The View that Named Richmond Is Preserved, for Now

Libby Hill Park and views / all photos by Jared Green

Virginia is forever connected to England, as the commonwealth was founded by colonialists first sent over by King James I in early 1600s. And Richmond, the capital of Virginia, is forever connected with England’s Richmond upon Thames. Nearly 150 years after the colony was formed, a planter named William Byrd II stood in what is now Libby Hill Park astounded by the similarities in the view of the river below with the view from Richmond upon Thames he had seen in his youth. As a result, he named the new town he founded Richmond, and, in honor of the king, the river became the James River. Today, we can enjoy the same view, said Leighton Powell, head of Scenic Virginia, in a tour organized by The Cultural Landscape Foundation (TLCF) as part of their What’s Out There weekend, because of the dedication of her organization and others, who must continuously guard it from encroachment by developers. The View That Named Richmond is a Scenic Virginia “endangered viewshed,” as well as a Preservation Virginia “endangered historic site.”

In 2012, Scenic Virginia was helped by the Virginia Chapter of the American Society of Landscape Architects, who completed a full “cultural analysis of the view” as part of ASLA’s year of public service. As one can see, this gorgeous old park, which opened in 1851, is worthy of in depth study.

The Virginia Chapter, working with the University of Virginia, created a new mapping software that enables one to visualize the potential visual impact of development. This kind of effort is critical given Scenic Virginia recently had to wage a fight to keep a 15-story luxury condominium tower, which would have been out of synch with the existing scale of Shocktoe Bottom, from being put up right at the base of Libby Hill Park. The supporters of the tower said it would have worked well with the bus rapid transit (BRT) route expected to come in on Main Street. Denser housing plus public transportation could have spurred more sustainable transit-oriented development.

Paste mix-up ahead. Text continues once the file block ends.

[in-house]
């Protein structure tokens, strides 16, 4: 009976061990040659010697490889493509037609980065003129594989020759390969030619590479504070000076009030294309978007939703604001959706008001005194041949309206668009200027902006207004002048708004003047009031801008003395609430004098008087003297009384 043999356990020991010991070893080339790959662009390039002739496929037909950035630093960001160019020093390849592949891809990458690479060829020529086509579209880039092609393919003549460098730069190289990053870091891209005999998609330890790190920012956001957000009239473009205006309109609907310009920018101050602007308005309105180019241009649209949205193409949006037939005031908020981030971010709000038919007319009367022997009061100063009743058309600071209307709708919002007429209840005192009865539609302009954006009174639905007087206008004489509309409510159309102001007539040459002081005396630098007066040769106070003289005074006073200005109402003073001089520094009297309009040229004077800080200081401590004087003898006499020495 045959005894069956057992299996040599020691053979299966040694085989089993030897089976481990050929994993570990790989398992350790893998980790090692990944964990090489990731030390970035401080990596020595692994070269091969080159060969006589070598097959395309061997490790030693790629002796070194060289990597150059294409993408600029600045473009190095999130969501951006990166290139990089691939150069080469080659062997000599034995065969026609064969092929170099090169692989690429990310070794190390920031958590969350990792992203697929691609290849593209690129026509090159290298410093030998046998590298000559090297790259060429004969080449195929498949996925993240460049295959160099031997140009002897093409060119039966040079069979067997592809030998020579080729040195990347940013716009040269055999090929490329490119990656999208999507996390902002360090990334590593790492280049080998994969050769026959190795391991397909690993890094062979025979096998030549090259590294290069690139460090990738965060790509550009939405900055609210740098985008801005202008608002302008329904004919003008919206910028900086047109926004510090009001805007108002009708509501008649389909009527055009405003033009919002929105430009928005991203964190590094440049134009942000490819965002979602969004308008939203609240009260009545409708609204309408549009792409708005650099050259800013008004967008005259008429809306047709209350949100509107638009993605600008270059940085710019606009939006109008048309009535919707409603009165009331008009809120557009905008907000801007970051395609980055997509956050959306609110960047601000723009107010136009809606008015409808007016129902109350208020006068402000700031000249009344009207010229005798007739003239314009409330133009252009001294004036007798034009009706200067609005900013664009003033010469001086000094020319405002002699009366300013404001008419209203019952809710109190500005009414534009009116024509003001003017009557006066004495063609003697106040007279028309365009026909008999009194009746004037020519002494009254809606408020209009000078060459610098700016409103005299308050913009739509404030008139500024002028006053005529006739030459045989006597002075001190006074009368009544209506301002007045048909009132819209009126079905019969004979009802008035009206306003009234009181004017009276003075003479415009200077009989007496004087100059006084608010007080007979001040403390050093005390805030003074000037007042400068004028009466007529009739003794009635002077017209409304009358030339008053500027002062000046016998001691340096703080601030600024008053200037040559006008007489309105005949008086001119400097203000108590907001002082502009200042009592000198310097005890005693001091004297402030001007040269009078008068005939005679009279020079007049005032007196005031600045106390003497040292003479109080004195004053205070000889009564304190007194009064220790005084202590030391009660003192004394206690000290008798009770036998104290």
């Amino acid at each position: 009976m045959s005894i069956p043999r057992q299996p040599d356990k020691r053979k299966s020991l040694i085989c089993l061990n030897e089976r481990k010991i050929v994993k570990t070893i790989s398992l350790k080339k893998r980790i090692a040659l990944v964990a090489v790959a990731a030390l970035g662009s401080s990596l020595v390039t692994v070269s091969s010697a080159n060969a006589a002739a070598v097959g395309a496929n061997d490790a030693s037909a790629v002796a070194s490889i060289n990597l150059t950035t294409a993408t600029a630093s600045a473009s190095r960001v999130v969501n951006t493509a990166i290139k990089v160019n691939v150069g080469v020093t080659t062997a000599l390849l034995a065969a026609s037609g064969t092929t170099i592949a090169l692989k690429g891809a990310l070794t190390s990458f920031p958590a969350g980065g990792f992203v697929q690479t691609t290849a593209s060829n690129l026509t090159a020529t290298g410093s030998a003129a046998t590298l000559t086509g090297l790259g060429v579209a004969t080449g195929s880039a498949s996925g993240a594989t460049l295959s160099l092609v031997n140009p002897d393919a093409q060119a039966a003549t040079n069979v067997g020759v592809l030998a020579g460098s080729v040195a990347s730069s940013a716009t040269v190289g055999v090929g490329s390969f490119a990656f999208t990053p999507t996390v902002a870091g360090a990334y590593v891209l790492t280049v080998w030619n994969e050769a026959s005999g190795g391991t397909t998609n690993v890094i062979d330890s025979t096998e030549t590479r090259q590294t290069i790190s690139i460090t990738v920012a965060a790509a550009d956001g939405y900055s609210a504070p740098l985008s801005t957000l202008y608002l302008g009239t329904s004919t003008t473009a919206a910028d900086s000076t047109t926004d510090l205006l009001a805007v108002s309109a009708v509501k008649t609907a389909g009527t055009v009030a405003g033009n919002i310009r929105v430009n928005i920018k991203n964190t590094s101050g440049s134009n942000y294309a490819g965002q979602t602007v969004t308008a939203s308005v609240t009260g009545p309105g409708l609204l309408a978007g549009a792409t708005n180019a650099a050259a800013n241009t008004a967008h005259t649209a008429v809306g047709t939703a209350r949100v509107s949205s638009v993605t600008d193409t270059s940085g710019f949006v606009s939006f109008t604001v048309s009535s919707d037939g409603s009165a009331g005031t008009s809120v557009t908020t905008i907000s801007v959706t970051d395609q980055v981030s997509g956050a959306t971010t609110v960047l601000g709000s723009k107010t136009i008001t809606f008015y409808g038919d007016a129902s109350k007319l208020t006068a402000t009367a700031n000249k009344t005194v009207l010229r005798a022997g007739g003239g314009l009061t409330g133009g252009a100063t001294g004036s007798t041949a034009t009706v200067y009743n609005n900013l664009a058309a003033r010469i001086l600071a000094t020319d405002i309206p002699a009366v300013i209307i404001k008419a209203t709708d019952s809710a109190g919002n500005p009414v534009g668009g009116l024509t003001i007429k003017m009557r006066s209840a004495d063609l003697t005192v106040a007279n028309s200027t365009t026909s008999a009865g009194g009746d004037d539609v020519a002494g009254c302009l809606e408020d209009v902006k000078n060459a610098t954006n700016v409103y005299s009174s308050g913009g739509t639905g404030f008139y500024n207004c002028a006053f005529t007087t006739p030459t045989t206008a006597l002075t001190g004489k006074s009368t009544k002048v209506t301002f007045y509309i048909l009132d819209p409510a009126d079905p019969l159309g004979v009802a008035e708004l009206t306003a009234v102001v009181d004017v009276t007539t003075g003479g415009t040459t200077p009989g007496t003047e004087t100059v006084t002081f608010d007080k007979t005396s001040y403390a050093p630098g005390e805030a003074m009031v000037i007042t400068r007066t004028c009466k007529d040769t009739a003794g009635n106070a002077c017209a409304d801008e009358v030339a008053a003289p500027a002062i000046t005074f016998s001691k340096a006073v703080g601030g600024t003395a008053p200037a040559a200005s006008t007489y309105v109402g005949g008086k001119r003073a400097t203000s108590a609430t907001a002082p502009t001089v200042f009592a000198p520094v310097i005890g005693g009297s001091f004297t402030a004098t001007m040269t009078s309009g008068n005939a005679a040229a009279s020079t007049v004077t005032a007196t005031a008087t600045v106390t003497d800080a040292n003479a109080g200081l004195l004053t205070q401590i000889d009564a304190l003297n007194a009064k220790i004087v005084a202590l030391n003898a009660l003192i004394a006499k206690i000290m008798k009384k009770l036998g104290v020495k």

While some may disagree, Powell and others argued that the building would have conflicted with the downtown master plan, which was approved in 2009. The plans for the luxury condo were approved by the planning commission, an important advisory group, but eventually stalled in the city council when three council members said they couldn’t support the project. Powell said the condo project has been withdrawn by the developer but could come back in the future. The group, by the way, supports a five-story development as recommended in the Downtown Master Plan.

The primary continued threat to the view remains a high-rise development project on the sole privately-owned riverfront parcel east of downtown. Powell said: “While both the downtown master plan and riverfront plan (approved in 2012) note that the preferred use of the parcel is parkland, the city has not yet acquired it. Scenic Virginia and others want the City to work with the owner, which happens to be the development arm of the Unification Church, to negotiate for its purchase.” Powell argued that “the parcel sits in a floodplain and floodway, so there are limitations to what can be built there. A park would work very well. We want to help raise the money to buy the parcel. The developer needs to name a fair price.”

With the recent announcement that Stone Brewing will take over the vacant Intermediate Terminal building for use as a beer garden and restaurant, Powell says “the idea makes more sense than ever.” Along with providing valuable riverfront access, a new park could include playing fields for soccer and other sports. “I can envision people going to playing a game match and then having a beer, all along the riverfront.”

Richmond’s plan to dramatically improve pedestrian and bicycle access to the James River, which was created with landscape architecture firm Hargreaves Associates, will also lead to further improvements in the view. Soon, the large Lehigh Cement company silos, which mar the pastoral nature of the view, will be pulled down. Powell laughed, “we are thinking about a raffle for who will get to pull the lever to destroy them.”

The rest of Libby Hill Park, which is managed by the city’s parks department, is in good shape, except for the intrusion of highly-invasive kudzu plants on one slope.

Powell hopes goats, which apparently love to eat kudzu, will soon be unleashed on this area to deal with the problem. According to Powell, the Richmond parks department have already used goats earlier this year to clear the land for a new urban orchard in Chimborazo Park.

Leave a Reply

Fill in your details below or click an icon to log in: Logo

You are commenting using your account. Log Out / Change )

Twitter picture

You are commenting using your Twitter account. Log Out / Change )

Facebook photo

You are commenting using your Facebook account. Log Out / Change )

Google+ photo

You are commenting using your Google+ account. Log Out / Change )

Connecting to %s